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Novartis heart failure drug available via EAMS

Published on 03/09/15 at 04:59pm
Entresto is available to patients with heart failure through the MHRA's market access scheme

Novartis has won the investigational heart failure treatment LCZ696 (sacubitril valsartan) will be available in the UK under the Early Access to Medicines Scheme (EAMS).

The treatment has been given a positive scientific opinion by the Medicines and Healthcare products Regulatory Agency (MHRA), under its Early Access to Medicines Scheme (EAMS). The scheme is designed for patients with significant unmet medical need, allowing it to be made available to eligible patients before a final European licensing decision is made. 

It is the first time non-oncology drug has been recognised under EAMS, and follows its approval in the US earlier this year, where it is available under the brand name Entresto. In another MHRA decision, AstraZeneca’s investigational lung cancer drug AZD9291 was awarded Promising Innovative Medicine status, the first step towards acceptance in the scheme. 

Heart failure affects around 550,000 people in the UK and costs the NHS about £2.3 billion a year. It also has a poor prognosis, with around 60% of patients diagnosed with the condition dying within five years, and survival rates are worse than certain cancers, including breast and prostate. 

The MHRA gave LCZ696 a positive scientific opinion based on the high level of unmet need in heart failure and data from the PARADIGM-HF study that showed the treatment significantly improved patient outcomes compared to the current gold standard treatment, including a reduction both in cardiovascular deaths and hospitalisations due to heart failure.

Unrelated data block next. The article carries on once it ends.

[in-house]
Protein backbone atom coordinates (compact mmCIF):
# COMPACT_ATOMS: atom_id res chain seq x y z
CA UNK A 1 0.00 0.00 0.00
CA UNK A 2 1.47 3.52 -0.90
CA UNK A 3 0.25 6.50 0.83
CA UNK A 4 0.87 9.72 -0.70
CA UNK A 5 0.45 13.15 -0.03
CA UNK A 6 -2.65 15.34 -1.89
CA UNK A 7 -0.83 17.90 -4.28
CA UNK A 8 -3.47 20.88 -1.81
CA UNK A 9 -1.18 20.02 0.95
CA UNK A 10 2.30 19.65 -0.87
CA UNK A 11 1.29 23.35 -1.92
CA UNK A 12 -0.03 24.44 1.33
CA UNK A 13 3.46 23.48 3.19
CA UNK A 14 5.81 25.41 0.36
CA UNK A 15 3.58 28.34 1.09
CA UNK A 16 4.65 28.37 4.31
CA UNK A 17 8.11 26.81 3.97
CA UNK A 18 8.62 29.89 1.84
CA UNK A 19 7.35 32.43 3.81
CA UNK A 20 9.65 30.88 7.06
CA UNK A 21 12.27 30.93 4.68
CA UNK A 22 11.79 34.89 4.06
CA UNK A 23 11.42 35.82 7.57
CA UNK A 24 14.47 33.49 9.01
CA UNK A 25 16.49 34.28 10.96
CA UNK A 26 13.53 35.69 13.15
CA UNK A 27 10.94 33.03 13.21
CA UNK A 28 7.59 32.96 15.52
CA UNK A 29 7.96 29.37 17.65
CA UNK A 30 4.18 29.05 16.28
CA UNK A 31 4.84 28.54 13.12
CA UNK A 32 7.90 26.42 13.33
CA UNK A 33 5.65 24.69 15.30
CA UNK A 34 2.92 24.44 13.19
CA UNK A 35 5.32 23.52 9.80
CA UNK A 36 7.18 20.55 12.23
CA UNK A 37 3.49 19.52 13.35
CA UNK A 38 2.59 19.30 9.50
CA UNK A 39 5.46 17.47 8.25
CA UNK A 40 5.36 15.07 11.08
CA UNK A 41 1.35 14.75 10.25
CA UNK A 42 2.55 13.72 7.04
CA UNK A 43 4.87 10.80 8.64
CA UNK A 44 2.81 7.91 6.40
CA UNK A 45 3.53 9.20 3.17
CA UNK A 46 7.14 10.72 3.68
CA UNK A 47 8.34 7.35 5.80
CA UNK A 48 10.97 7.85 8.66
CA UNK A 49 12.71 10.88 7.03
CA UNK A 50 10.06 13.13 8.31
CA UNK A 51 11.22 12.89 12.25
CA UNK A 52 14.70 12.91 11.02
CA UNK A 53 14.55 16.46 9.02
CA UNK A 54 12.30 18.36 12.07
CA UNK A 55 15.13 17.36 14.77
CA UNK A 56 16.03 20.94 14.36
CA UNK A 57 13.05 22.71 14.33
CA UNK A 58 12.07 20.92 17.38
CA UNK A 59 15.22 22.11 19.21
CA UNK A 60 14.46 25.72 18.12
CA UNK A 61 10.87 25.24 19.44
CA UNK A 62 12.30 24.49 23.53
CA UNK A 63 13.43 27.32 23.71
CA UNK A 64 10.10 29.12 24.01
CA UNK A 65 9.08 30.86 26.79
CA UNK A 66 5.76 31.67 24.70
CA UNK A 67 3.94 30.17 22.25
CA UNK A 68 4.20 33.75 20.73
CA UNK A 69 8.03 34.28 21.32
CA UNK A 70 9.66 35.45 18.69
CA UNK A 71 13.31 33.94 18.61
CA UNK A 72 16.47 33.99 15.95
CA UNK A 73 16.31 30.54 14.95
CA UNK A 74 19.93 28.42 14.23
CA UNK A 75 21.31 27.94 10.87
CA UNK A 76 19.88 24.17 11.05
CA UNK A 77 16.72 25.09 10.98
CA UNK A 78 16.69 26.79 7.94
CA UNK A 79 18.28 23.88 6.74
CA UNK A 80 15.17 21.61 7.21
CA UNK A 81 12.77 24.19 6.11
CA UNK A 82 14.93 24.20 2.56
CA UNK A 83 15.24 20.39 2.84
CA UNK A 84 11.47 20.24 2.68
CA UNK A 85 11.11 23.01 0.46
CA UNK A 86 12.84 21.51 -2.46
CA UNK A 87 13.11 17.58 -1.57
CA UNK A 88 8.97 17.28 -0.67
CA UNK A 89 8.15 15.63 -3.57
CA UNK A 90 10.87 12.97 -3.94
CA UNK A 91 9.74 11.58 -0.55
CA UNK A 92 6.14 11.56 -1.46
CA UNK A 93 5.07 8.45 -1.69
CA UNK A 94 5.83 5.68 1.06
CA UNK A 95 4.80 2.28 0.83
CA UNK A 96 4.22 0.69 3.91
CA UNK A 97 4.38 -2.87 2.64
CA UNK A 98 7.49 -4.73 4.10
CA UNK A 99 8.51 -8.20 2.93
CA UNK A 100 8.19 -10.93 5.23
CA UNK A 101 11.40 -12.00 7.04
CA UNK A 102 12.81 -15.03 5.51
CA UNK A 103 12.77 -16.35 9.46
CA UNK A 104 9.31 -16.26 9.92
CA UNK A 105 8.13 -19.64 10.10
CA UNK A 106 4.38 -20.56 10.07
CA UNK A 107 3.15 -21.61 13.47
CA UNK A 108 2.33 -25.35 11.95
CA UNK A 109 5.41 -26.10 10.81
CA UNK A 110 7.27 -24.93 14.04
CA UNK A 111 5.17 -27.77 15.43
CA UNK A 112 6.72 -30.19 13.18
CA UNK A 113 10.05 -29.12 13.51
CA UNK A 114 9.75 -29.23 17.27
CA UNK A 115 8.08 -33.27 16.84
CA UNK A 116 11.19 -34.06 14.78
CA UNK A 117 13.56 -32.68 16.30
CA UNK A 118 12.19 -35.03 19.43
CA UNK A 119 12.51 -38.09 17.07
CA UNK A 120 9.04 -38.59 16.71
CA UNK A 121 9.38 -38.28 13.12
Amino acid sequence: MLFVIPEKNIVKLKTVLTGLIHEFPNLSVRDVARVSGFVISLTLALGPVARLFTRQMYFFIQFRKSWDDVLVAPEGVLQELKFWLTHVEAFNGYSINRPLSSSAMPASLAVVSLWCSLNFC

Hugh O'Dowd, general manager at Novartis UK & Ireland, says: "Despite widespread use of available treatments and implementation of NICE guidelines, outcomes remain poor for those diagnosed with heart failure. So it's very encouraging that LCZ696 will be available via the EAMS, allowing patients in the UK with this debilitating condition to gain benefit. We are working closely with the NHS to ensure eligible patients have rapid access under the scheme while we await the final European licensing decision." 

Iain Squire, professor of cardiovascular medicine at the University of Leicester and honorary consultant physician at University Hospitals of Leicester NHS Trust, comments: "This is great news for patients with heart failure. The EAMS positive scientific opinion ensures patients with this debilitating condition can access sacubitril valsartan earlier than expected. Based on what we've seen in clinical trials, access to this new medicine will help patients live longer and keep them out of hospital, compared to currently available treatment." 

Life Sciences Minister George Freeman adds: "Heart failure is a devastating condition that affects hundreds of thousands of people in the UK, so I am delighted that patients will now be able to access this life-enhancing treatment. The UK's Early Access to Medicines Scheme is making a real difference in speeding up access to drugs and almost 300 patients with complex conditions have already received innovative treatments earlier than they otherwise would have thanks to the scheme." 

Joel Levy

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